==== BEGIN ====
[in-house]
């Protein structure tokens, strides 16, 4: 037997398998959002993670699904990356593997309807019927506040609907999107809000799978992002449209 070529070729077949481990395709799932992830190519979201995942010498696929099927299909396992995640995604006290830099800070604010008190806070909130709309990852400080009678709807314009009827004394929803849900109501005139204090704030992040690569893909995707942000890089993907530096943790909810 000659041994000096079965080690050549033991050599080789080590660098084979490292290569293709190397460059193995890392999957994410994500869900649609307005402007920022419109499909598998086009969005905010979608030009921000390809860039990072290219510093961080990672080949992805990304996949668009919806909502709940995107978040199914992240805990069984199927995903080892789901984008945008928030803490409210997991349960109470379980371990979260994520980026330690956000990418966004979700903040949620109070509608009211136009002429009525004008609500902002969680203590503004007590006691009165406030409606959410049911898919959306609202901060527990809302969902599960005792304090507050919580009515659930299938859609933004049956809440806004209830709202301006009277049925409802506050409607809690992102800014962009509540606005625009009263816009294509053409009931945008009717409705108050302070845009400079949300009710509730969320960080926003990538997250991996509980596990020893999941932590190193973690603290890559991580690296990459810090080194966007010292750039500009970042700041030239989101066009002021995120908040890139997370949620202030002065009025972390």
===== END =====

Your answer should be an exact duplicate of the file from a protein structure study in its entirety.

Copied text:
[in-house]
């Protein structure tokens, strides 16, 4: 037997398998959002993670699904990356593997309807019927506040609907999107809000799978992002449209 070529070729077949481990395709799932992830190519979201995942010498696929099927299909396992995640995604006290830099800070604010008190806070909130709309990852400080009678709807314009009827004394929803849900109501005139204090704030992040690569893909995707942000890089993907530096943790909810 000659041994000096079965080690050549033991050599080789080590660098084979490292290569293709190397460059193995890392999957994410994500869900649609307005402007920022419109499909598998086009969005905010979608030009921000390809860039990072290219510093961080990672080949992805990304996949668009919806909502709940995107978040199914992240805990069984199927995903080892789901984008945008928030803490409210997991349960109470379980371990979260994520980026330690956000990418966004979700903040949620109070509608009211136009002429009525004008609500902002969680203590503004007590006691009165406030409606959410049911898919959306609202901060527990809302969902599960005792304090507050919580009515659930299938859609933004049956809440806004209830709202301006009277049925409802506050409607809690992102800014962009509540606005625009009263816009294509053409009931945008009717409705108050302070845009400079949300009710509730969320960080926003990538997250991996509980596990020893999941932590190193973690603290890559991580690296990459810090080194966007010292750039500009970042700041030239989101066009002021995120908040890139997370949620202030002065009025972390």